At Cary Rosenberg’s company, Watts Water Technologies, validating material properties to ensure they are composed of the correct elemental composition is an important part of their work.
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The use of additive manufacturing (AM) in the medical industry is well established in making dental implants, artificial hip joints, and molds for invisible braces.
3D printing has become the medium of the new technological revolution as its applications diversify from printing food to weapons, from clothing to industrial products. It is also finding more uses in the medical space, including Orthotics and Prosthetics (O&P).
Additive manufacturing has made an outsized impact on aerospace manufacturing in a short amount of time. In this episode, Alan Rooks, Editor in Chief of Manufacturing Engineering, talks with Sean Henson, Global Product Manager, Composites & Additive Manufacturing for Ascent Aerospace, about the growing role of additive in the industry; the investments Ascent has made in AM in recent years; the kinds of tooling Ascent provides customers through its large-scale LSAM printer, and design considerations for manufacturers when they use large-format AM.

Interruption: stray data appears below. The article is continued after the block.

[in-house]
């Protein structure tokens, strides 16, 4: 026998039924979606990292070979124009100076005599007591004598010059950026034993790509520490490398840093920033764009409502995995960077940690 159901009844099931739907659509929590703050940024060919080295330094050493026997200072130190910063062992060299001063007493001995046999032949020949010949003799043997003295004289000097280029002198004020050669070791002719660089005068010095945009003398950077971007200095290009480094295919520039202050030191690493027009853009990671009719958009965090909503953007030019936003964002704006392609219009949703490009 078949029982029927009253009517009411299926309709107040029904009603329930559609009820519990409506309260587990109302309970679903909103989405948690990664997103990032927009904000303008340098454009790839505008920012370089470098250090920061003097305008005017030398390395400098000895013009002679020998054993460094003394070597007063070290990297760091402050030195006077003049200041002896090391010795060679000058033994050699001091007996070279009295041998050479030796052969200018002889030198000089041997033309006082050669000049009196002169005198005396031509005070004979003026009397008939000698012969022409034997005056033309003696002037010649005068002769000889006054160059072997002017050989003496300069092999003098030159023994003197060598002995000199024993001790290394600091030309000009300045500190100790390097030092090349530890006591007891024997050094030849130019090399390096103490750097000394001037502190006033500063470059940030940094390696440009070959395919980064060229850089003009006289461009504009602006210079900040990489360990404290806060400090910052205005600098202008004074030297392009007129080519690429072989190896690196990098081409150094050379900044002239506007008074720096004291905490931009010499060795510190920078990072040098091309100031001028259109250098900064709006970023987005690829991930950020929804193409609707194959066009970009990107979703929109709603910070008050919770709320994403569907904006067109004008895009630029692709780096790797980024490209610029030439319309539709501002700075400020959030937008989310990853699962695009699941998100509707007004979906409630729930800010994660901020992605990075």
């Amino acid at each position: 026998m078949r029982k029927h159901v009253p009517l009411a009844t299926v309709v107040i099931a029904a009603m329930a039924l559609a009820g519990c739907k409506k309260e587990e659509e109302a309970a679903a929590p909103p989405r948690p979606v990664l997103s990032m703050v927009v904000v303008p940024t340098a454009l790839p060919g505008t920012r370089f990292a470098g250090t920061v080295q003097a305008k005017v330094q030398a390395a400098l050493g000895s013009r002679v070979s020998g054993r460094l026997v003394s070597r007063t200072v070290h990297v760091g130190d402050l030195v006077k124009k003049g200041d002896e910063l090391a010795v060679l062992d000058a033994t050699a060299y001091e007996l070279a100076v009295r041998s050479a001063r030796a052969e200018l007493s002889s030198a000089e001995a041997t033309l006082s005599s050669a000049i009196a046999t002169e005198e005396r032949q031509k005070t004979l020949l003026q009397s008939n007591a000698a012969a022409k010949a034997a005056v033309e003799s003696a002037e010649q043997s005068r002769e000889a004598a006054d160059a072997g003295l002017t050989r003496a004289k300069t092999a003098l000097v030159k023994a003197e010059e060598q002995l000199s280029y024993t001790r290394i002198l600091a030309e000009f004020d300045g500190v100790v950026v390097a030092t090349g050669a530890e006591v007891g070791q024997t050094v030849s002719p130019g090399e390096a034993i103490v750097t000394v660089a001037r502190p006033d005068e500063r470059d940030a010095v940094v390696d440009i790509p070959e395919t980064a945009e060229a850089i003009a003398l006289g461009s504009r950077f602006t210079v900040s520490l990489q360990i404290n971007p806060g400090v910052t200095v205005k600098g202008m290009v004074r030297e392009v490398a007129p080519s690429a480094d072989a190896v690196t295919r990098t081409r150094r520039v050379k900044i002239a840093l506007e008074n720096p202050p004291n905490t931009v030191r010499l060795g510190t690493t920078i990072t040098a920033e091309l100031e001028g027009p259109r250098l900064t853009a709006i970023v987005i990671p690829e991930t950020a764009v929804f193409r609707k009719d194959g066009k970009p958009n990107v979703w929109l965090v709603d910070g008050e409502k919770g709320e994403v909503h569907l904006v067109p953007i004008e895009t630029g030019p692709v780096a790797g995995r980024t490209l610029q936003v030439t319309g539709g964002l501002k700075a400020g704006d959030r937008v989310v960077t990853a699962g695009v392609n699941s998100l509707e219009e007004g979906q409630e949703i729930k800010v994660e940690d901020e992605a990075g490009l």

“We expect to see the world machinery market grow in the next five years,” said Arun Kumar a director at AlixPartners in a discussion he and I had recently.
Over 150 organizations responding to pandemic. Requests from hospitals and other organizations exceed 350,000 shields; first hospital shipment received on Mar. 25
A dozen Boston area anesthesiology residents have launched an eight-week hackathon hosted on GrabCAD.com to design a rapidly deployable, minimum viable mechanical ventilator for patients with COVID-19-related ventilator-dependent lung injury.
Stratasys and Origin have signed an agreement in which Stratasys will market and promote Origin 3D-printed nasopharyngeal (NP) swabs to healthcare providers and other testing centers in the U.S.
More durable and versatile therapeutic wearable material, more accurate part measurement and improved automation and 3D printing were among the many technologies on display at this year’s Medical Design & Manufacturing (MD&M) East conference, June 12-14, in New York City.
When additive manufacturing first hit the market, some said it would eventually be the death of traditional, or subtractive, CNC machining. More than 30 years later, new machines are showing additive manufacturing as it really is—a complementary technology.